Cathy M. Trudinger, Vanessa Haverd, Peter R. Briggs, and Josep G. Canadell

Biogeosciences, 13, 6363-6383, https://doi.org/10.5194/bg-13-6363-2016, 2016

 

Quantifying the relative importance of greenhouse gas emissions from current and future savanna land use change across northern Australia

Mila Bristow, Lindsay B. Hutley, Jason Beringer, Stephen J. Livesley, Andrew C. Edwards, and Stefan K. Arndt

Biogeosciences, 13, 6285-6303, https://doi.org/10.5194/bg-13-6285-2016, 2016

 

Carbon uptake and water use in woodlands and forests in southern Australia during an extreme heat wave event in the “Angry Summer” of 2012/2013

Eva van Gorsel, Sebastian Wolf, James Cleverly, Peter Isaac, Vanessa Haverd, Cäcilia Ewenz, Stefan Arndt, Jason Beringer, Víctor Resco de Dios, Bradley J. Evans, Anne Griebel, Lindsay B. Hutley, Trevor Keenan, Natascha Kljun, Craig Macfarlane, Wayne S. Meyer, Ian McHugh, Elise Pendall, Suzanne M. Prober, and Richard Silberstein

Biogeosciences, 13, 5947-5964, https://doi.org/10.5194/bg-13-5947-2016, 2016

 

MODIS vegetation products as proxies of photosynthetic potential along a gradient of meteorologically and biologically driven ecosystem productivity

Natalia Restrepo-Coupe, Alfredo Huete, Kevin Davies, James Cleverly, Jason Beringer, Derek Eamus, Eva van Gorsel, Lindsay B. Hutley, and Wayne S. Meyer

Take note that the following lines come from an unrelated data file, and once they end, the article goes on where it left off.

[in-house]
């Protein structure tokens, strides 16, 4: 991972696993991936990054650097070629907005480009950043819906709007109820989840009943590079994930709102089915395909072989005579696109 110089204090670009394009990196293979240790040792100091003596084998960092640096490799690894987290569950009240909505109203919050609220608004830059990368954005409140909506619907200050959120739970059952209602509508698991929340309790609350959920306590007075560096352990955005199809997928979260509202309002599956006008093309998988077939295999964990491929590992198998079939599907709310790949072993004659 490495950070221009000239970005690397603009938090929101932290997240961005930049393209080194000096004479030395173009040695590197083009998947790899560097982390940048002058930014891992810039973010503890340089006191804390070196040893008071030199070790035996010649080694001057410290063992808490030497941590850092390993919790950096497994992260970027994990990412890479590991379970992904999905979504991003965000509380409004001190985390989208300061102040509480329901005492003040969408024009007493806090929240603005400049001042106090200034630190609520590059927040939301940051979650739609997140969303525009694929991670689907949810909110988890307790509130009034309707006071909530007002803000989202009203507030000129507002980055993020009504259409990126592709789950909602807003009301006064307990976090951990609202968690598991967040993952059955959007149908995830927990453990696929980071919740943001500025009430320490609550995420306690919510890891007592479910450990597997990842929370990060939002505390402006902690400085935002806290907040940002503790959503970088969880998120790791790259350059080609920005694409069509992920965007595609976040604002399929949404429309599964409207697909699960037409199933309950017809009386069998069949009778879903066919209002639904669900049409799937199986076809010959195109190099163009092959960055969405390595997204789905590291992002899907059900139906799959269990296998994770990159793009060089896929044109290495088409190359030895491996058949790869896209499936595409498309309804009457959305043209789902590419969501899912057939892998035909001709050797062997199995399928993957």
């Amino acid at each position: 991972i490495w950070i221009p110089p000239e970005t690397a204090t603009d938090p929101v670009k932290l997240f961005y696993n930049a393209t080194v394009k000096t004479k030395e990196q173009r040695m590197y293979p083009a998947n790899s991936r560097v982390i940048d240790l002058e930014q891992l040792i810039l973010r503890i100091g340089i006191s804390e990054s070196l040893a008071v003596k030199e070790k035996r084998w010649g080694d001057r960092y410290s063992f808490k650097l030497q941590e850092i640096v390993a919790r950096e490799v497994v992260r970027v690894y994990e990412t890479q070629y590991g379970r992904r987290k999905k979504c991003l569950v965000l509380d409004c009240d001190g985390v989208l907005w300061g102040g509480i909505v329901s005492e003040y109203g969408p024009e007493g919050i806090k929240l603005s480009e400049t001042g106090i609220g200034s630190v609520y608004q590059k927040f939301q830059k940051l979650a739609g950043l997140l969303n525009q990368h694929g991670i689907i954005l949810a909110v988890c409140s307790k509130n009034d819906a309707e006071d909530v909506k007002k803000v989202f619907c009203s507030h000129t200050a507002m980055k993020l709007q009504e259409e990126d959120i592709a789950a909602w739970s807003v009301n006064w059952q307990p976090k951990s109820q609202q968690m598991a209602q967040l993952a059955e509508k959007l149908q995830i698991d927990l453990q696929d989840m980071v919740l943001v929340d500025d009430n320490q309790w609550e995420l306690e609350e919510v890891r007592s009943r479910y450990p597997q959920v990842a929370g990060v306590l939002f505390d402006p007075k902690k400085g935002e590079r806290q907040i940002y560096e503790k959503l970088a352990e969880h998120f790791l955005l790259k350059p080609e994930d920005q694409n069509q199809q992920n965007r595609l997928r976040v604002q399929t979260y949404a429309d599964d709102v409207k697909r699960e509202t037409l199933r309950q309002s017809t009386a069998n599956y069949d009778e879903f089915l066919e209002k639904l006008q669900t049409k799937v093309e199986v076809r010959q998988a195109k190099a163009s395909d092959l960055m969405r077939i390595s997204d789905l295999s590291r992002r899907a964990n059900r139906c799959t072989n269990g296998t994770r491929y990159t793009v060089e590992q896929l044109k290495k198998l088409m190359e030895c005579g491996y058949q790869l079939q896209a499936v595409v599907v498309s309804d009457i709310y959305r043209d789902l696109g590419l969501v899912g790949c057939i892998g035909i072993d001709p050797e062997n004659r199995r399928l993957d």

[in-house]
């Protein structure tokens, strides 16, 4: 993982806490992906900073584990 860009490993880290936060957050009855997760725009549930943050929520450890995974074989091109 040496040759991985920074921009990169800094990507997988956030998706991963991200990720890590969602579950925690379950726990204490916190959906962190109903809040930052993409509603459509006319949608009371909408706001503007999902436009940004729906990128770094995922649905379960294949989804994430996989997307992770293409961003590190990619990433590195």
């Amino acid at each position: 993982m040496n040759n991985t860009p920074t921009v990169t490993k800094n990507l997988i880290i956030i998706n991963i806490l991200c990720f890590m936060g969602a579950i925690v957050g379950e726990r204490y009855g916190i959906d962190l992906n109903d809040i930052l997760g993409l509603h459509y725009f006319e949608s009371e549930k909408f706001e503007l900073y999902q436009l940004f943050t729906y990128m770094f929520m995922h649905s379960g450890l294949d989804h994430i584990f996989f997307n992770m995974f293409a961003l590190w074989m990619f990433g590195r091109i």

Biogeosciences, 13, 5587-5608, https://doi.org/10.5194/bg-13-5587-2016, 2016

 

Reviews and syntheses: Australian vegetation phenology: new insights from satellite remote sensing and digital repeat photography

Caitlin E. Moore, Tim Brown, Trevor F. Keenan, Remko A. Duursma, Albert I. J. M. van Dijk, Jason Beringer, Darius Culvenor, Bradley Evans, Alfredo Huete, Lindsay B. Hutley, Stefan Maier, Natalia Restrepo-Coupe, Oliver Sonnentag, Alison Specht, Jeffrey R. Taylor, Eva van Gorsel, and Michael J. Liddell

Biogeosciences, 13, 5085-5102, https://doi.org/10.5194/bg-13-5085-2016, 2016

 

A model inter-comparison study to examine limiting factors in modelling Australian tropical savannas

Rhys Whitley, Jason Beringer, Lindsay B. Hutley, Gab Abramowitz, Martin G. De Kauwe, Remko Duursma, Bradley Evans, Vanessa Haverd, Longhui Li, Youngryel Ryu, Benjamin Smith, Ying-Ping Wang, Mathew Williams, and Qiang Yu

Biogeosciences, 13, 3245-3265, https://doi.org/10.5194/bg-13-3245-2016, 2016

 

Carbon budgets for an irrigated intensively grazed dairy pasture and an unirrigated winter-grazed pasture

John E. Hunt, Johannes Laubach, Matti Barthel, Anitra Fraser, and Rebecca L. Phillips

Biogeosciences, 13, 2927-2944, https://doi.org/10.5194/bg-13-2927-2016, 2016

 

The contribution of trees and grasses to productivity of an Australian tropical savanna

Caitlin E. Moore, Jason Beringer, Bradley Evans, Lindsay B. Hutley, Ian McHugh, and Nigel J. Tapper

Biogeosciences, 13, 2387-2403, https://doi.org/10.5194/bg-13-2387-2016, 2016

 

Combining two complementary micrometeorological methods to measure CH4 and N2O fluxes over pasture

Johannes Laubach, Matti Barthel, Anitra Fraser, John E. Hunt, and David W. T. Griffith

Biogeosciences, 13, 1309-1327, https://doi.org/10.5194/bg-13-1309-2016, 2016

 

Coupling carbon allocation with leaf and root phenology predicts tree–grass partitioning along a savanna rainfall gradient

V. Haverd, B. Smith, M. Raupach, P. Briggs, L. Nieradzik, J. Beringer, L. Hutley, C. M. Trudinger, and J. Cleverly

Biogeosciences, 13, 761-779, https://doi.org/10.5194/bg-13-761-2016, 2016

 

 

 

 

Published in TERN newsletter January 2018